Atina Grossmann is Professor of History in the Faculty of Humanities and Social Sciences at the Cooper Union in New York City. Publications include Jews, Germans, and Allies: Close Encounters in Occupied Germany (2007, German 2012), Wege in der Fremde: Deutsch-jüdische Begegnungsgeschichte zwischen New York, Berlin und Teheran (2012), and Reforming Sex: The German Movement for Birth Control and Abortion Reform, 1920-1950 (1995); co-edited volumes on Crimes of War: Guilt and Denial in the Twentieth Century 2002) and After the Nazi Racial State: Difference and Democracy in Germany and Europe (2009), as well as Shelter from the Holocaust: Rethinking Jewish Survival in the Soviet Union (2017, with M.Edele and S. Fitzpatrick) and The JDC at 100 (with A Patt, L. Levi, M. Maud, forthcoming 2018). She is working, together with Dorota Glowacka, on a brief summary volume (Bloomsbury) on Gender and the Holocaust and her current research focuses on “Remapping Survival: Jewish Refugees and Lost Memories of Displacement, Trauma, and Rescue in the Soviet Union, Iran, and India,” as well as the entanglements of family memoir and historical scholarship.
Presented Lecture: “Persian Gulf Command: Jewish Refugees in Wartime Iran”
This paper situates Iran as a key – and understudied – multinational political, military, and humanitarian site between 1941 and 1945. A center of rescue and relief efforts for European Jews, Teheran offered shelter for a small group of Central European refugees who found exotic adventure and precarious safety in the Persian “Orient,” and served as the headquarters of major aid operations by the American Jewish Joint Distribution Committee and the Jewish Agency for East European Jews struggling to survive the war in Central Asia. Iran was the transit point for the “Teheran Children” on their way to Palestine from Uzbekistan and for General Anders’ Polish Exile Army moving from the Soviet Union through the Middle East to the European front.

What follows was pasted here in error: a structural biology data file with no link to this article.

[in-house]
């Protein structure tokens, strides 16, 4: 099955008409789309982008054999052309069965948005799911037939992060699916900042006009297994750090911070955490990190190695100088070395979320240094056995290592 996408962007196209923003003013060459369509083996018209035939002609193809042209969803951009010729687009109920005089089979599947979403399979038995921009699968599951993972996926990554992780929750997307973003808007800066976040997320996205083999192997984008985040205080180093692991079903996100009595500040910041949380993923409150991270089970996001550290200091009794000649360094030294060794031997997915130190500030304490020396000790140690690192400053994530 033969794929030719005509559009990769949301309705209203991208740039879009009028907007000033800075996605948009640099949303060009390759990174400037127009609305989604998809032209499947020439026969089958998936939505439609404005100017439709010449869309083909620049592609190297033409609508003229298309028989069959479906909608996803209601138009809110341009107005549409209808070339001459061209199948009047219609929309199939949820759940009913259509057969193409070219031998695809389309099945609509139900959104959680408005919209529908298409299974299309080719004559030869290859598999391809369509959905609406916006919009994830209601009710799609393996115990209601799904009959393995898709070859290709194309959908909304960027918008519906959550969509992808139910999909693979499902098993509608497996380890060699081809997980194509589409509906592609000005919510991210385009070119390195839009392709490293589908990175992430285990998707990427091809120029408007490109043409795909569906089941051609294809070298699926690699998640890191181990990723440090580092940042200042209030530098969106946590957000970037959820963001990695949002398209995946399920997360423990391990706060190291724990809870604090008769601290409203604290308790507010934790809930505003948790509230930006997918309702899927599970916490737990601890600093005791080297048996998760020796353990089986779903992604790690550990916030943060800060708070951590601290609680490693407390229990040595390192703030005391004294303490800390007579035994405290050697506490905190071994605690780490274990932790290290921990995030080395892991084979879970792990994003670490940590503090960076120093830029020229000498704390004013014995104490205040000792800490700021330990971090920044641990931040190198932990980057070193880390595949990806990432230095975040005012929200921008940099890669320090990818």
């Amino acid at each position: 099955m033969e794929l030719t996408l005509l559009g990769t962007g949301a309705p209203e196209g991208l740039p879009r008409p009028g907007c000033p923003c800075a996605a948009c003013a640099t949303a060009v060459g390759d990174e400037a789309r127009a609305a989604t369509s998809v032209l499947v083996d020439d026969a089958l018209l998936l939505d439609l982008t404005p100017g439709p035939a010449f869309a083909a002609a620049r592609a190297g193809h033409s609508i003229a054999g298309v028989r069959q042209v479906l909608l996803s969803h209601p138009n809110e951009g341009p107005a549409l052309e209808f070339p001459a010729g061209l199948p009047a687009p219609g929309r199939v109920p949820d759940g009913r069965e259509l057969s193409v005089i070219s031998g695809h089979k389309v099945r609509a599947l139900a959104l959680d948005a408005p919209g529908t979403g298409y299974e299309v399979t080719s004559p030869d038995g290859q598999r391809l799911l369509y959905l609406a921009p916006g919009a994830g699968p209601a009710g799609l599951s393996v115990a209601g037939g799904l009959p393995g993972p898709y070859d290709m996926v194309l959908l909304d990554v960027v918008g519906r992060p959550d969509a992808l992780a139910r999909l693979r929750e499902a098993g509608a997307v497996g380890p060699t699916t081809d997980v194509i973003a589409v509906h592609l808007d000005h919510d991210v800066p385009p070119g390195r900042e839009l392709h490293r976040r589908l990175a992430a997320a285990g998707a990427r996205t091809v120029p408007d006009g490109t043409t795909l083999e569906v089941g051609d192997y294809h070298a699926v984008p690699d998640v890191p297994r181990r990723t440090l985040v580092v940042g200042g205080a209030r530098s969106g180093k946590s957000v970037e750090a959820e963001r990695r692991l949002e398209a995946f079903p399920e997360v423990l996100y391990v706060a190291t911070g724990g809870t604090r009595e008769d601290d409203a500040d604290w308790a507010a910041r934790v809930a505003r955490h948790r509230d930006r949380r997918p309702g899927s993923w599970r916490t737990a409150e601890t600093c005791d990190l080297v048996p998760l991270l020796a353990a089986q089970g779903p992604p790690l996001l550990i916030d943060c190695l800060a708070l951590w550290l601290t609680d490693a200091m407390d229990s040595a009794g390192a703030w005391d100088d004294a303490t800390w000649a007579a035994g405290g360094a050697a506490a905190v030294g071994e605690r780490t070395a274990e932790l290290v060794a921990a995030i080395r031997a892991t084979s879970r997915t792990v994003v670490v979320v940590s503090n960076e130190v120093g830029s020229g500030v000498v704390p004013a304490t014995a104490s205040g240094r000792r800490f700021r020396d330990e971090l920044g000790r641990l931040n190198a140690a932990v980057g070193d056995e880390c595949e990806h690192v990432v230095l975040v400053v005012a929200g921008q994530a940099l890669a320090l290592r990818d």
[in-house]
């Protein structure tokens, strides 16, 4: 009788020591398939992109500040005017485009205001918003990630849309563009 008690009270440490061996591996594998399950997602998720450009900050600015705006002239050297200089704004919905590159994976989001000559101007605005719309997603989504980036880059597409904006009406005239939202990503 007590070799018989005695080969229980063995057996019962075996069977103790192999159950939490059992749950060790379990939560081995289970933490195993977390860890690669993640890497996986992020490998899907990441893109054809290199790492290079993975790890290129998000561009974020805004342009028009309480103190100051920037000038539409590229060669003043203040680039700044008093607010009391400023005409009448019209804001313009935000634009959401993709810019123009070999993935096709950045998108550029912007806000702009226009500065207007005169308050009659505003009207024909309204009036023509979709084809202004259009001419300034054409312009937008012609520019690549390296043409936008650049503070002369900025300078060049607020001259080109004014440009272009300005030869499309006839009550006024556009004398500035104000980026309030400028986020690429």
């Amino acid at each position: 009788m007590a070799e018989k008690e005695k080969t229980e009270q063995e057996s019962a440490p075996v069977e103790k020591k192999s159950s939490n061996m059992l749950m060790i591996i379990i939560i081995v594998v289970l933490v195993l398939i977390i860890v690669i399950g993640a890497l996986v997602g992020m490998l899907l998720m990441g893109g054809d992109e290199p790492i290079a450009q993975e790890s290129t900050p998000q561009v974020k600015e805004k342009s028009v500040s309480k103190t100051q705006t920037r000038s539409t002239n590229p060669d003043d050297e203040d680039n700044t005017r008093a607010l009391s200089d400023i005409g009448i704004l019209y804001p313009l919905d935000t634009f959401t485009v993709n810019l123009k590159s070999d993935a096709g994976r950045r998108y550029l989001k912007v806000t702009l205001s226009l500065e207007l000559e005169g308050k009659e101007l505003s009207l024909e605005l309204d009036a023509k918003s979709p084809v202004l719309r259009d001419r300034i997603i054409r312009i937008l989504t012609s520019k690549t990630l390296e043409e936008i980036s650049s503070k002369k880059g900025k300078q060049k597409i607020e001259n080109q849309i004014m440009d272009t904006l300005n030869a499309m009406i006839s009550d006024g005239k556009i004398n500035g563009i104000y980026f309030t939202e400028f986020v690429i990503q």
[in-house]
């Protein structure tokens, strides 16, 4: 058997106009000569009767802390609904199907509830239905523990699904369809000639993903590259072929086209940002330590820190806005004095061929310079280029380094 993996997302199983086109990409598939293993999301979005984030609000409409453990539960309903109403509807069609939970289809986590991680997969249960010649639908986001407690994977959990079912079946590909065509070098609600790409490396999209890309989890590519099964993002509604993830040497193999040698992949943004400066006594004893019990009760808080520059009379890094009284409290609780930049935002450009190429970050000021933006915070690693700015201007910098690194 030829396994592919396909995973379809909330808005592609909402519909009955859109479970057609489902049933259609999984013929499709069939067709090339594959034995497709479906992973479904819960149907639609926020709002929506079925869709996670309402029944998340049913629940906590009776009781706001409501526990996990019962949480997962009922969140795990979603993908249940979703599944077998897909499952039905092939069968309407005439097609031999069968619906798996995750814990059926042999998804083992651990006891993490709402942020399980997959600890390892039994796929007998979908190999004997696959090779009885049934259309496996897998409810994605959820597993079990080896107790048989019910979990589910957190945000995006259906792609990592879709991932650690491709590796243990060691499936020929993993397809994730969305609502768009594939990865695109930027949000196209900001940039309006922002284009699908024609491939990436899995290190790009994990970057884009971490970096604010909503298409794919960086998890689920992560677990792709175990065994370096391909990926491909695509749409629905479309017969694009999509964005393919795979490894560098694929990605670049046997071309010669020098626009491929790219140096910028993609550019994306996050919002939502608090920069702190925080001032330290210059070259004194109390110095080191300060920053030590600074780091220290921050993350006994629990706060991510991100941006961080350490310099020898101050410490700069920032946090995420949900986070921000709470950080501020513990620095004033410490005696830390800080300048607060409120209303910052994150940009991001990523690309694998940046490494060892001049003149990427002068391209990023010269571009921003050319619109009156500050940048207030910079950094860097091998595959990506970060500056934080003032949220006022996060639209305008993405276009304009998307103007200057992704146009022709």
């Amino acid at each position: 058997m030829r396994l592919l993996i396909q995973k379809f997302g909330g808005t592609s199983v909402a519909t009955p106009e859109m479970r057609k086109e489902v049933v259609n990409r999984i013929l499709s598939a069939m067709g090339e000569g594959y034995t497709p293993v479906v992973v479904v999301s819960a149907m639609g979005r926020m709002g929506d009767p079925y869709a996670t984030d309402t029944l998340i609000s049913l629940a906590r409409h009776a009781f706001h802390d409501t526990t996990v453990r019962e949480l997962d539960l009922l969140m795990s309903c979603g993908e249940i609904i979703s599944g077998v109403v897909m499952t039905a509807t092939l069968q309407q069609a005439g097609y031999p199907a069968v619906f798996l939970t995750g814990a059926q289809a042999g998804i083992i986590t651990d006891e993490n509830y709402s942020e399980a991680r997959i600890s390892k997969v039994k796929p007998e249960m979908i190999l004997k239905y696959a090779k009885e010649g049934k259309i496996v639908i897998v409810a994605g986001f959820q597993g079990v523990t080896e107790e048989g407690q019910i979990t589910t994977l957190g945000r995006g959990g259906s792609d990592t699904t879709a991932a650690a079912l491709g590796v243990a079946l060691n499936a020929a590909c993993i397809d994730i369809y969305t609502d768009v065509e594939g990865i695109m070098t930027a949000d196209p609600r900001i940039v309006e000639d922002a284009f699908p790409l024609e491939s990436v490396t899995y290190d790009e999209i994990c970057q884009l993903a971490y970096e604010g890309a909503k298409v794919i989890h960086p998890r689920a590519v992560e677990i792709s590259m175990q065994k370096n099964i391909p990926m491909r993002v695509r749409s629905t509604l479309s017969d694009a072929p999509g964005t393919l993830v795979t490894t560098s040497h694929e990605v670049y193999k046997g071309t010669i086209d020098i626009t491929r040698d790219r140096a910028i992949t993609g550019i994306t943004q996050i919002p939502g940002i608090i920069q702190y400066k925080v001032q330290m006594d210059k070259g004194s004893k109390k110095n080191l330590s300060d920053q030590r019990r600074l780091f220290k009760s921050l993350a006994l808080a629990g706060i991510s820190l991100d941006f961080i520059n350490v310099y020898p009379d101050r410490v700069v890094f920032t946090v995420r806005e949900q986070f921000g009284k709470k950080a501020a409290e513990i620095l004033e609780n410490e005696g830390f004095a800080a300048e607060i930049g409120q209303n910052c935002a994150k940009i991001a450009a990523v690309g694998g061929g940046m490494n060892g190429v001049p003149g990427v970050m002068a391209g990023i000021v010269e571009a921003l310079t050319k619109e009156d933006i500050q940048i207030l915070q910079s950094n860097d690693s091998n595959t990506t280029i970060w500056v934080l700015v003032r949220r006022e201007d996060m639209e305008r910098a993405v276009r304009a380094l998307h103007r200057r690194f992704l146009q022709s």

The strategically located monarchy negotiating semi-colonial Allied occupation and partial “western” modernization emerges as integral to the history of Zionism and the state of Israel, the rescue efforts of the JDC during the Holocaust, the contested politics of the Polish Government in Exile, and the general Allied war effort. After the 1941 Anglo-Soviet occupation and the entry of American troops, Iran was the headquarters of the Persian Gulf Command and the Lend-Lease aid mission for the Soviet Union, arguably one of the most crucial — albeit non-combat — theaters of the Second World War. This largely forgotten history contributes to a remapping of the contours of Jewish persecution, survival, relief and rescue before, during and after World War II within a global context of war and displacement.
The paper also focuses in on the intensely ambivalent and paradoxical experiences, sensibilities, and emotions of bourgeois Jews who found refuge in Tehran after 1933. Always shadowed by the emerging European catastrophe, these uprooted Jews navigated complex and unfamiliar terrain, privileged as adventurous Europeans in an exotic non-western, semi-colonial society but also homeless, stateless, and with only an inchoate anxious sense of their families’ fate or what their future held. On the margins of their collapsing Jewish European world, they lived as hybrids, themselves on the margins, expat, emigré and refugee, expelled from the “West” but never really leaving it behind.